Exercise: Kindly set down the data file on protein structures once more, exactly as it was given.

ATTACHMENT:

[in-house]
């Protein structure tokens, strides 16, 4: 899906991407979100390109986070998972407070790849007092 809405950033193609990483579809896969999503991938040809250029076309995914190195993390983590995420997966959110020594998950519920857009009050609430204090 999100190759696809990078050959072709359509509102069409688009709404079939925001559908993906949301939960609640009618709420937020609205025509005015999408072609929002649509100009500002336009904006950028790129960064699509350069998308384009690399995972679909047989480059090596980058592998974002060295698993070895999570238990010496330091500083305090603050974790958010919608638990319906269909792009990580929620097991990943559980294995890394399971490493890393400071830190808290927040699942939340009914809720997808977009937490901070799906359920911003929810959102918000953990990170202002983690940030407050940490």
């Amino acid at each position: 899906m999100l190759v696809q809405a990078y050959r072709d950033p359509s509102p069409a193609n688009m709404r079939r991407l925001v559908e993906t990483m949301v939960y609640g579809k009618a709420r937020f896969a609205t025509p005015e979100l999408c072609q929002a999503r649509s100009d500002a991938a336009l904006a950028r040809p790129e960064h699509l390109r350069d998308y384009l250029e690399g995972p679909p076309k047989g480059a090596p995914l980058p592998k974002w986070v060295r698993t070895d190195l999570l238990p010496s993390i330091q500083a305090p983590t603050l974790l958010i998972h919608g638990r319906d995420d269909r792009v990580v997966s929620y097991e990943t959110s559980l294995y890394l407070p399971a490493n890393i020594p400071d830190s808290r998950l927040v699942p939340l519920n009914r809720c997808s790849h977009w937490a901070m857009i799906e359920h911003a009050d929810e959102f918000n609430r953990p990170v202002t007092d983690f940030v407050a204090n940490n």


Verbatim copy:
[in-house]
């Protein structure tokens, strides 16, 4: 899906991407979100390109986070998972407070790849007092 809405950033193609990483579809896969999503991938040809250029076309995914190195993390983590995420997966959110020594998950519920857009009050609430204090 999100190759696809990078050959072709359509509102069409688009709404079939925001559908993906949301939960609640009618709420937020609205025509005015999408072609929002649509100009500002336009904006950028790129960064699509350069998308384009690399995972679909047989480059090596980058592998974002060295698993070895999570238990010496330091500083305090603050974790958010919608638990319906269909792009990580929620097991990943559980294995890394399971490493890393400071830190808290927040699942939340009914809720997808977009937490901070799906359920911003929810959102918000953990990170202002983690940030407050940490």
């Amino acid at each position: 899906m999100l190759v696809q809405a990078y050959r072709d950033p359509s509102p069409a193609n688009m709404r079939r991407l925001v559908e993906t990483m949301v939960y609640g579809k009618a709420r937020f896969a609205t025509p005015e979100l999408c072609q929002a999503r649509s100009d500002a991938a336009l904006a950028r040809p790129e960064h699509l390109r350069d998308y384009l250029e690399g995972p679909p076309k047989g480059a090596p995914l980058p592998k974002w986070v060295r698993t070895d190195l999570l238990p010496s993390i330091q500083a305090p983590t603050l974790l958010i998972h919608g638990r319906d995420d269909r792009v990580v997966s929620y097991e990943t959110s559980l294995y890394l407070p399971a490493n890393i020594p400071d830190s808290r998950l927040v699942p939340l519920n009914r809720c997808s790849h977009w937490a901070m857009i799906e359920h911003a009050d929810e959102f918000n609430r953990p990170v202002t007092d983690f940030v407050a204090n940490n």